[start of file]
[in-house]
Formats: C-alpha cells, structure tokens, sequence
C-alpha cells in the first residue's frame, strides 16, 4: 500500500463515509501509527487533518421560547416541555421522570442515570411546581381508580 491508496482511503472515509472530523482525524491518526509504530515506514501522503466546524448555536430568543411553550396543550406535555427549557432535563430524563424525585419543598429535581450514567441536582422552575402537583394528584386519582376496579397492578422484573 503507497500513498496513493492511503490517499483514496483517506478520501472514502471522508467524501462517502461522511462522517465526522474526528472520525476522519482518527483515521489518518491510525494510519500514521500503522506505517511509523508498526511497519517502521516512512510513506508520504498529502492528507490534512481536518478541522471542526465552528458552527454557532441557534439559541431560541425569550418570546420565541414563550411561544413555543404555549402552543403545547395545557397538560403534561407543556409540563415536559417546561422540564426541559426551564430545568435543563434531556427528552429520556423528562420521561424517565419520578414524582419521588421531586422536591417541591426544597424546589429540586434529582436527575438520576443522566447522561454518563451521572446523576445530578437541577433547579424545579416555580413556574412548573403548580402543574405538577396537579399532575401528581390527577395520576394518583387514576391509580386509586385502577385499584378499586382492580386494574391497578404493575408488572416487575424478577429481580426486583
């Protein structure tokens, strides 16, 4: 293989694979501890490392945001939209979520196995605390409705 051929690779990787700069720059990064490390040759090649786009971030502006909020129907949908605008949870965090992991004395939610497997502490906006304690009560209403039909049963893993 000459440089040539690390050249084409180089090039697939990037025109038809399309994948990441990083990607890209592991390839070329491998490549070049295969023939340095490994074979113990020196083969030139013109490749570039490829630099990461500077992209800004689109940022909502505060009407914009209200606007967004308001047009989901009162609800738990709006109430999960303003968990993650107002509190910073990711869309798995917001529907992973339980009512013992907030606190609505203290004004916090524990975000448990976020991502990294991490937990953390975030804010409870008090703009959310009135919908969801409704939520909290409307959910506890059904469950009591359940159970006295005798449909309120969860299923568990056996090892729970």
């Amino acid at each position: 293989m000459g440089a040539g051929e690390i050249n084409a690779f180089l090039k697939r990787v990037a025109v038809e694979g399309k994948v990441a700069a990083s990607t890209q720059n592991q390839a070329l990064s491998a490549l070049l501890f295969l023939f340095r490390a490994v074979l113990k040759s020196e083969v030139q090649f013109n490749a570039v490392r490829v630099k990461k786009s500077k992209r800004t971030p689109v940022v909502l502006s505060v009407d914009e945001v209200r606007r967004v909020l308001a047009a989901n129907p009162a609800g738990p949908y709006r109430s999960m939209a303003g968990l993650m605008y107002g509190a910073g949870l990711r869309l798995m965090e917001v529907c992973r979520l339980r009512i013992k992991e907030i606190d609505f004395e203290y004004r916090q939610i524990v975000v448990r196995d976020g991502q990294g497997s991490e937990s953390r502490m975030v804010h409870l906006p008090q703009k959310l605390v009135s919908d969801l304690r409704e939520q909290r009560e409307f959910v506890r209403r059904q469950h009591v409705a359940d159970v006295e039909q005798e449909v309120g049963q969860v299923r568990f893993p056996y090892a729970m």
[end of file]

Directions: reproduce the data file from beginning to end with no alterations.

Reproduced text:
[in-house]
Formats: C-alpha cells, structure tokens, sequence
C-alpha cells in the first residue's frame, strides 16, 4: 500500500463515509501509527487533518421560547416541555421522570442515570411546581381508580 491508496482511503472515509472530523482525524491518526509504530515506514501522503466546524448555536430568543411553550396543550406535555427549557432535563430524563424525585419543598429535581450514567441536582422552575402537583394528584386519582376496579397492578422484573 503507497500513498496513493492511503490517499483514496483517506478520501472514502471522508467524501462517502461522511462522517465526522474526528472520525476522519482518527483515521489518518491510525494510519500514521500503522506505517511509523508498526511497519517502521516512512510513506508520504498529502492528507490534512481536518478541522471542526465552528458552527454557532441557534439559541431560541425569550418570546420565541414563550411561544413555543404555549402552543403545547395545557397538560403534561407543556409540563415536559417546561422540564426541559426551564430545568435543563434531556427528552429520556423528562420521561424517565419520578414524582419521588421531586422536591417541591426544597424546589429540586434529582436527575438520576443522566447522561454518563451521572446523576445530578437541577433547579424545579416555580413556574412548573403548580402543574405538577396537579399532575401528581390527577395520576394518583387514576391509580386509586385502577385499584378499586382492580386494574391497578404493575408488572416487575424478577429481580426486583
């Protein structure tokens, strides 16, 4: 293989694979501890490392945001939209979520196995605390409705 051929690779990787700069720059990064490390040759090649786009971030502006909020129907949908605008949870965090992991004395939610497997502490906006304690009560209403039909049963893993 000459440089040539690390050249084409180089090039697939990037025109038809399309994948990441990083990607890209592991390839070329491998490549070049295969023939340095490994074979113990020196083969030139013109490749570039490829630099990461500077992209800004689109940022909502505060009407914009209200606007967004308001047009989901009162609800738990709006109430999960303003968990993650107002509190910073990711869309798995917001529907992973339980009512013992907030606190609505203290004004916090524990975000448990976020991502990294991490937990953390975030804010409870008090703009959310009135919908969801409704939520909290409307959910506890059904469950009591359940159970006295005798449909309120969860299923568990056996090892729970």
């Amino acid at each position: 293989m000459g440089a040539g051929e690390i050249n084409a690779f180089l090039k697939r990787v990037a025109v038809e694979g399309k994948v990441a700069a990083s990607t890209q720059n592991q390839a070329l990064s491998a490549l070049l501890f295969l023939f340095r490390a490994v074979l113990k040759s020196e083969v030139q090649f013109n490749a570039v490392r490829v630099k990461k786009s500077k992209r800004t971030p689109v940022v909502l502006s505060v009407d914009e945001v209200r606007r967004v909020l308001a047009a989901n129907p009162a609800g738990p949908y709006r109430s999960m939209a303003g968990l993650m605008y107002g509190a910073g949870l990711r869309l798995m965090e917001v529907c992973r979520l339980r009512i013992k992991e907030i606190d609505f004395e203290y004004r916090q939610i524990v975000v448990r196995d976020g991502q990294g497997s991490e937990s953390r502490m975030v804010h409870l906006p008090q703009k959310l605390v009135s919908d969801l304690r409704e939520q909290r009560e409307f959910v506890r209403r059904q469950h009591v409705a359940d159970v006295e039909q005798e449909v309120g049963q969860v299923r568990f893993p056996y090892a729970m």